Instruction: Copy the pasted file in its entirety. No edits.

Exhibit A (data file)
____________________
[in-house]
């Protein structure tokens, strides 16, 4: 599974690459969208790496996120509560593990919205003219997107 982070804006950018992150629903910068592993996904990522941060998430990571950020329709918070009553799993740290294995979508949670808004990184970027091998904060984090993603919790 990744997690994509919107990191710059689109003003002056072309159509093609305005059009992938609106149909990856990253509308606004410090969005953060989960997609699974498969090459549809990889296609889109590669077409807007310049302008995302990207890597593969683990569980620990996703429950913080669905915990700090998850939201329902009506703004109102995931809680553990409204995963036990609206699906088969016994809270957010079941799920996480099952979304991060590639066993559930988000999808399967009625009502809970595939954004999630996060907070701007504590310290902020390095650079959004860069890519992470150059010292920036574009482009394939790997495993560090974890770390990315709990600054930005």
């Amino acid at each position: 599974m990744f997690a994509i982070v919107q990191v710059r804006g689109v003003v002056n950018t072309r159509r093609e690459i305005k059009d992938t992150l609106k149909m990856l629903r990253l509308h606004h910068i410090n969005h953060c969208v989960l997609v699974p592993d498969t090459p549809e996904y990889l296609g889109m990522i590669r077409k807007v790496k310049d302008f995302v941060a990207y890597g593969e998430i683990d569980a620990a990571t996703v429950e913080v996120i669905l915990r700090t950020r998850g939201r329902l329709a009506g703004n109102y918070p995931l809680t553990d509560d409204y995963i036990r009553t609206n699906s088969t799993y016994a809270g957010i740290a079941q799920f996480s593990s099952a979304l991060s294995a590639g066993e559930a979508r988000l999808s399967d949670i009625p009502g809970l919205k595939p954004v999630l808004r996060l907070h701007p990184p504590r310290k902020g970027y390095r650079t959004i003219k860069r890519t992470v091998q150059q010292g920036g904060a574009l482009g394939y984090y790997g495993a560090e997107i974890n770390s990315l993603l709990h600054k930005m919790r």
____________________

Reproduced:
[in-house]
């Protein structure tokens, strides 16, 4: 599974690459969208790496996120509560593990919205003219997107 982070804006950018992150629903910068592993996904990522941060998430990571950020329709918070009553799993740290294995979508949670808004990184970027091998904060984090993603919790 990744997690994509919107990191710059689109003003002056072309159509093609305005059009992938609106149909990856990253509308606004410090969005953060989960997609699974498969090459549809990889296609889109590669077409807007310049302008995302990207890597593969683990569980620990996703429950913080669905915990700090998850939201329902009506703004109102995931809680553990409204995963036990609206699906088969016994809270957010079941799920996480099952979304991060590639066993559930988000999808399967009625009502809970595939954004999630996060907070701007504590310290902020390095650079959004860069890519992470150059010292920036574009482009394939790997495993560090974890770390990315709990600054930005």
């Amino acid at each position: 599974m990744f997690a994509i982070v919107q990191v710059r804006g689109v003003v002056n950018t072309r159509r093609e690459i305005k059009d992938t992150l609106k149909m990856l629903r990253l509308h606004h910068i410090n969005h953060c969208v989960l997609v699974p592993d498969t090459p549809e996904y990889l296609g889109m990522i590669r077409k807007v790496k310049d302008f995302v941060a990207y890597g593969e998430i683990d569980a620990a990571t996703v429950e913080v996120i669905l915990r700090t950020r998850g939201r329902l329709a009506g703004n109102y918070p995931l809680t553990d509560d409204y995963i036990r009553t609206n699906s088969t799993y016994a809270g957010i740290a079941q799920f996480s593990s099952a979304l991060s294995a590639g066993e559930a979508r988000l999808s399967d949670i009625p009502g809970l919205k595939p954004v999630l808004r996060l907070h701007p990184p504590r310290k902020g970027y390095r650079t959004i003219k860069r890519t992470v091998q150059q010292g920036g904060a574009l482009g394939y984090y790997g495993a560090e997107i974890n770390s990315l993603l709990h600054k930005m919790r």